Without Microsoft presenting its keynote or hosting a booth at CES for the first time in 14 years, the door is left wide open for another major consumer electronics player to cast a large shadow over the confab in Las Vegas this week.
Expect all eyes to be on Google.
Google has long sent staffers to CES, but they’ve never been there to wave the company flag. It doesn’t bring executives out to give keynote speeches. And it forgoes renting booth space (opting instead for just a meeting room). But with its shotgun approach of integrating its products into everything from smartphones to TV sets from a long list of manufacturers, Google will be integrated into many of the devices that will have people buzzing at CES and the rest of the year.
“I think Google is going to make quite a splash at this year’s show, even if it doesn’t make a formal appearance there,” says strategic innovation consultant Scott Steinberg. “It has extended its tentacles into everything. It’s the belle of the ball.”
The thinking goes like this: As people become more loyal to Android on their phones and tablets, they’re more willing to consider an Android-enhanced TV due to the interoperability. That helps manufacturers like Samsung. At the same time, Google sees its ad revenues spike as people use its devices for all parts of their day-to-day lives.
This year, Android 4.1 and 4.2 are expected to be the most popular operating systems on smartphones, which will also see more processing power (thanks to nVidia’s expected upgrade to the Tegra chipset).
Google TV, which hasn’t been the hit many were expecting, will seek to generate attention. LG has announced two new TV models (in varying sizes) that will come equipped with the service this year. All will ship with LG’s Magic Remote, which lets users search for content using Google TV’s voice search capabilities.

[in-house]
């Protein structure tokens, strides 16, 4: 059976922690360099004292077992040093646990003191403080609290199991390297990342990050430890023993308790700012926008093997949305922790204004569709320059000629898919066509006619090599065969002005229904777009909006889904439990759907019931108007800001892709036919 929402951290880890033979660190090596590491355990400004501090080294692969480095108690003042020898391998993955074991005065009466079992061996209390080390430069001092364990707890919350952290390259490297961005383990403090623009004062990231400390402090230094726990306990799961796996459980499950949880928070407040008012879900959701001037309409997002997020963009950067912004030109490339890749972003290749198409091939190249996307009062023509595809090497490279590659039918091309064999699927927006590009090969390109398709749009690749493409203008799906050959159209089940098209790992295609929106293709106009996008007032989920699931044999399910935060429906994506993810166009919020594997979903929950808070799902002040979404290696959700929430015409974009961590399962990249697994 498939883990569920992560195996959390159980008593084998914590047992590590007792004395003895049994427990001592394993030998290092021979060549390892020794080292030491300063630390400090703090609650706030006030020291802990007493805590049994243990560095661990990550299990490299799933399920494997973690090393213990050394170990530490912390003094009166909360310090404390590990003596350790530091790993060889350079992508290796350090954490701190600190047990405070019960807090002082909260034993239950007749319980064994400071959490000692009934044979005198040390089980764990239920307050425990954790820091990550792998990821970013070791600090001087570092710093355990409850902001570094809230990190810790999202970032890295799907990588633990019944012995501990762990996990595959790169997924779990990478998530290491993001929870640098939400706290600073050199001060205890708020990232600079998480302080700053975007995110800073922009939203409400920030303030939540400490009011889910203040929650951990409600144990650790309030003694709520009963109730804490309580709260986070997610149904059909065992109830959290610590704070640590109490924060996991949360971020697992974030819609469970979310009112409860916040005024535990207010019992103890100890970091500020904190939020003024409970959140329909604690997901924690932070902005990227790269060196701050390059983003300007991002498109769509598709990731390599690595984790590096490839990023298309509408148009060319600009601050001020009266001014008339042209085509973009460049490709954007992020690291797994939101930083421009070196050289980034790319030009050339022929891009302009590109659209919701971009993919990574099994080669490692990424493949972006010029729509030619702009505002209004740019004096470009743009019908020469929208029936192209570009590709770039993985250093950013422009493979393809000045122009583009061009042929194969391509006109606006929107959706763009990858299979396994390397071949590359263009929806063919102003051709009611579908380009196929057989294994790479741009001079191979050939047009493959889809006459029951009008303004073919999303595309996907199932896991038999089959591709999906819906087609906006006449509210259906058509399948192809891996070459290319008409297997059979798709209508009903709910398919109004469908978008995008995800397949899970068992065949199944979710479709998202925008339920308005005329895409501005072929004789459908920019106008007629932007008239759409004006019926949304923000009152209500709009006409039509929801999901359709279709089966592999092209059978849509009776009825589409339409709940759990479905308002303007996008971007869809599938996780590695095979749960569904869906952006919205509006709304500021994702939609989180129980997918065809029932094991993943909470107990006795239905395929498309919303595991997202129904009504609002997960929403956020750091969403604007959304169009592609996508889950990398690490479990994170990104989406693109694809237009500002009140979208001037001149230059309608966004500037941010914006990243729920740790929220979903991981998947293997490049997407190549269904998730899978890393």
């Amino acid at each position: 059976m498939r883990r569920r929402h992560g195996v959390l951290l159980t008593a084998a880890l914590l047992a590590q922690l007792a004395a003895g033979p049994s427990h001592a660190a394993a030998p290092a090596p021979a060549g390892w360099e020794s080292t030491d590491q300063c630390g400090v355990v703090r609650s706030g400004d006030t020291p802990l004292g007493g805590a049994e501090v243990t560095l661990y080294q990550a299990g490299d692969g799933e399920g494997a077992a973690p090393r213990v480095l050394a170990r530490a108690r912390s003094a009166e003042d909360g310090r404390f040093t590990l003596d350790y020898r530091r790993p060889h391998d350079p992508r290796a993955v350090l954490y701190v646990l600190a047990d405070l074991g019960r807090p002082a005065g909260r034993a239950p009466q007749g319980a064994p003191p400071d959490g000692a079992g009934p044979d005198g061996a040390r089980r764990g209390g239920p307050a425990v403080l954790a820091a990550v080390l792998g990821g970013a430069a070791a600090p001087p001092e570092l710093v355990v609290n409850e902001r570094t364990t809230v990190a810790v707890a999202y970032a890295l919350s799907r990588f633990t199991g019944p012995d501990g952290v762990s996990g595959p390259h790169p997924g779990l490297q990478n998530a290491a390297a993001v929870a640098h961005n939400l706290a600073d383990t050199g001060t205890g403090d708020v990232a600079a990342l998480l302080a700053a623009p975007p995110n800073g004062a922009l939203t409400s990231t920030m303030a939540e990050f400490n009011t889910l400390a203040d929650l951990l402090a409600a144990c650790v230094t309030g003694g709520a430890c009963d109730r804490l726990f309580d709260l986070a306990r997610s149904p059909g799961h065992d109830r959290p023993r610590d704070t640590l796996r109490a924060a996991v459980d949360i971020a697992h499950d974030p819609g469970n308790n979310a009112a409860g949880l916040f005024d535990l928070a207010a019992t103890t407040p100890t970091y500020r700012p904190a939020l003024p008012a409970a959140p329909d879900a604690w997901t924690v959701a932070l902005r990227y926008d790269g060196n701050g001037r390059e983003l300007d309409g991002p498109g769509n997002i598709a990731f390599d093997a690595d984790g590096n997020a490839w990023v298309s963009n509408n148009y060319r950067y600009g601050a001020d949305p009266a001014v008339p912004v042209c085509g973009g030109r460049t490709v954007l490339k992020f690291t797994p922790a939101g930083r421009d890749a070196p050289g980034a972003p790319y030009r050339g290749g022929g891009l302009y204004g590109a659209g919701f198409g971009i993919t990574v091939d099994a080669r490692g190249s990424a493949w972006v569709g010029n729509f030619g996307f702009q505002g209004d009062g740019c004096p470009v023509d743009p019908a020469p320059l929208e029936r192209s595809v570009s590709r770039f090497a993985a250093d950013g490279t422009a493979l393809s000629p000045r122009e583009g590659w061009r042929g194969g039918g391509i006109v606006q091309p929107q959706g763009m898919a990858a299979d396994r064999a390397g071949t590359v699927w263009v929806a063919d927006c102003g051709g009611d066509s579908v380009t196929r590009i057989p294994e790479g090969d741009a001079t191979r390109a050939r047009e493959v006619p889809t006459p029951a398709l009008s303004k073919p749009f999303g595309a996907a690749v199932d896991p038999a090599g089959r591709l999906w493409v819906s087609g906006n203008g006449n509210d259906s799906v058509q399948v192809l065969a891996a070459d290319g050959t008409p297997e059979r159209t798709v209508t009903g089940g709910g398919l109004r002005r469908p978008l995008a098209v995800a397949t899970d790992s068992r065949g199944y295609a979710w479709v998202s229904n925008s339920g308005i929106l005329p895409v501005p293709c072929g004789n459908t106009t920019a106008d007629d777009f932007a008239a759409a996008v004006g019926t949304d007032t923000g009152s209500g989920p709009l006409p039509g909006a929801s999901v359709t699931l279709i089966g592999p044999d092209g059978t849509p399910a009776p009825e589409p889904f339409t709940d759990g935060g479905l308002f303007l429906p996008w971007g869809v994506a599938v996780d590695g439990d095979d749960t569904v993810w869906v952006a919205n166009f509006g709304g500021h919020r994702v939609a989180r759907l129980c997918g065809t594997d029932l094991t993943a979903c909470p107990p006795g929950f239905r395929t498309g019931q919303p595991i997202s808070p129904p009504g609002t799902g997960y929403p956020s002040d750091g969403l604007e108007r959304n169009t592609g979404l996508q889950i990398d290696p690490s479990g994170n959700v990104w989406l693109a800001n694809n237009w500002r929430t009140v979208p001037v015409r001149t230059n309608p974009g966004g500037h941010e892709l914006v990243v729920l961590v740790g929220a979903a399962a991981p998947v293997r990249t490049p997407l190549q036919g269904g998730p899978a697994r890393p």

The Android operating system is also showing up in unusual places. Polaroid plans to unveil an Android-powered, interchangeable-lens camera at this year’s show.
The hitch here is that Google itself won’t be the company people are talking about. After stealing thunder from (and starting to compete against) many of its partners with the introduction of the Nexus phone last year, the company is more likely to remain a background player, albeit a significant one.
“They’re clearly going to have a presence, but they’re not going to be the front line name you hear,” says P.J. McNealy, an analyst with Digital World Research. “You’re going to hear more about Samsung, Panasonic, LG and so forth.”
Microsoft will still have a presence at CES. It will be hard for CES’ more than 140,000 attendees to walk too far on the Las Vegas Convention Center floor without seeing a new PC or tablet running Windows 8.
The decision to stay out of the CES spotlight isn’t expected to have any negative impact. January has never synced with the company’s release slate, and it’s been years since Microsoft has made any truly big announcements at its press conference.
Instead, expect the company to organize stand-alone press events for its big launches and announcements – or use other tradeshows as launching pads.
Company also is putting more emphasis on its retail outlets to promote its products like its Surface tablet. Microsoft plans to open at least six new stores this year, after opening 51 locations in 2012.